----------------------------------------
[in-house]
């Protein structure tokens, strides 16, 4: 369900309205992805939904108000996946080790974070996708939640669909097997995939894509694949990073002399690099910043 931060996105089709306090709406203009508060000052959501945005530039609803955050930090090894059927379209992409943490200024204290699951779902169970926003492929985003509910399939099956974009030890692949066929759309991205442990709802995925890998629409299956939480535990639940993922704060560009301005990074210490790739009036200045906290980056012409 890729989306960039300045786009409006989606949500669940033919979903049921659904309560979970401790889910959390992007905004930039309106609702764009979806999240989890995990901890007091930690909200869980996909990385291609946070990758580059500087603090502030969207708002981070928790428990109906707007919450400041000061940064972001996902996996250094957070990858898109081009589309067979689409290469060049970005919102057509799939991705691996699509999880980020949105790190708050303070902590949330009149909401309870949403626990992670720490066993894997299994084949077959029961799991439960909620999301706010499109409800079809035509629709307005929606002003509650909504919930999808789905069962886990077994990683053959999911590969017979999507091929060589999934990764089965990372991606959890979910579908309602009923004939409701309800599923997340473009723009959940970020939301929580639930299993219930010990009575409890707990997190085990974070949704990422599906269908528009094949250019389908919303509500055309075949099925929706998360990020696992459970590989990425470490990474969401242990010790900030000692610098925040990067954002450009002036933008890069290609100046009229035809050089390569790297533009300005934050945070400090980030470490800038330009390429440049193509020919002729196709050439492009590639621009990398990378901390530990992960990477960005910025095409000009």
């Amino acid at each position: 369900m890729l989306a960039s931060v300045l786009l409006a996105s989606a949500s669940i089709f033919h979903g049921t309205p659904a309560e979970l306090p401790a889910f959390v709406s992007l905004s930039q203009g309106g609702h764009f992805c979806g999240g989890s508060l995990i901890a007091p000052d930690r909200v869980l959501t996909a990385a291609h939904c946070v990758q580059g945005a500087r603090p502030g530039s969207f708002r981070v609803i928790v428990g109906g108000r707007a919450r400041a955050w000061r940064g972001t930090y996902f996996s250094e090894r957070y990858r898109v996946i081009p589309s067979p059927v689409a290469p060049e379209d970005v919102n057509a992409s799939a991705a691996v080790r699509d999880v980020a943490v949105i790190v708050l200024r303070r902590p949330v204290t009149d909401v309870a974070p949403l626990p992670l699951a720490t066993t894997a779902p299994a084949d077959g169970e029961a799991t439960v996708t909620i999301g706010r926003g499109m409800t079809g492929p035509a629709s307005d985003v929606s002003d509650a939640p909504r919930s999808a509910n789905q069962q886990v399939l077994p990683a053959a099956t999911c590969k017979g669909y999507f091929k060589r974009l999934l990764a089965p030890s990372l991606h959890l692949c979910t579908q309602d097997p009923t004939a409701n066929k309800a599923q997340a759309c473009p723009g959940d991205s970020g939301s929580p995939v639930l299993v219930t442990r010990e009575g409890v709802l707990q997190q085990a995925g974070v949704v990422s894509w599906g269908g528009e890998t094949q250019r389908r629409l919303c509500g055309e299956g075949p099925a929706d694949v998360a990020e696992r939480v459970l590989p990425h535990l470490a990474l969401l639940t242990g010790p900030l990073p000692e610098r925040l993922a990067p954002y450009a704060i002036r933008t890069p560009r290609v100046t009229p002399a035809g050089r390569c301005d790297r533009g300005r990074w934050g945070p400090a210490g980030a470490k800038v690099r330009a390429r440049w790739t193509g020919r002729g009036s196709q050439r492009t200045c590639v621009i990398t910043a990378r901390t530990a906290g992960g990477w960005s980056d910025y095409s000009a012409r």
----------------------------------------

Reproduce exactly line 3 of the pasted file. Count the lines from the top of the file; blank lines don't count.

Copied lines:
């Amino acid at each position: 369900m890729l989306a960039s931060v300045l786009l409006a996105s989606a949500s669940i089709f033919h979903g049921t309205p659904a309560e979970l306090p401790a889910f959390v709406s992007l905004s930039q203009g309106g609702h764009f992805c979806g999240g989890s508060l995990i901890a007091p000052d930690r909200v869980l959501t996909a990385a291609h939904c946070v990758q580059g945005a500087r603090p502030g530039s969207f708002r981070v609803i928790v428990g109906g108000r707007a919450r400041a955050w000061r940064g972001t930090y996902f996996s250094e090894r957070y990858r898109v996946i081009p589309s067979p059927v689409a290469p060049e379209d970005v919102n057509a992409s799939a991705a691996v080790r699509d999880v980020a943490v949105i790190v708050l200024r303070r902590p949330v204290t009149d909401v309870a974070p949403l626990p992670l699951a720490t066993t894997a779902p299994a084949d077959g169970e029961a799991t439960v996708t909620i999301g706010r926003g499109m409800t079809g492929p035509a629709s307005d985003v929606s002003d509650a939640p909504r919930s999808a509910n789905q069962q886990v399939l077994p990683a053959a099956t999911c590969k017979g669909y999507f091929k060589r974009l999934l990764a089965p030890s990372l991606h959890l692949c979910t579908q309602d097997p009923t004939a409701n066929k309800a599923q997340a759309c473009p723009g959940d991205s970020g939301s929580p995939v639930l299993v219930t442990r010990e009575g409890v709802l707990q997190q085990a995925g974070v949704v990422s894509w599906g269908g528009e890998t094949q250019r389908r629409l919303c509500g055309e299956g075949p099925a929706d694949v998360a990020e696992r939480v459970l590989p990425h535990l470490a990474l969401l639940t242990g010790p900030l990073p000692e610098r925040l993922a990067p954002y450009a704060i002036r933008t890069p560009r290609v100046t009229p002399a035809g050089r390569c301005d790297r533009g300005r990074w934050g945070p400090a210490g980030a470490k800038v690099r330009a390429r440049w790739t193509g020919r002729g009036s196709q050439r492009t200045c590639v621009i990398t910043a990378r901390t530990a906290g992960g990477w960005s980056d910025y095409s000009a012409r």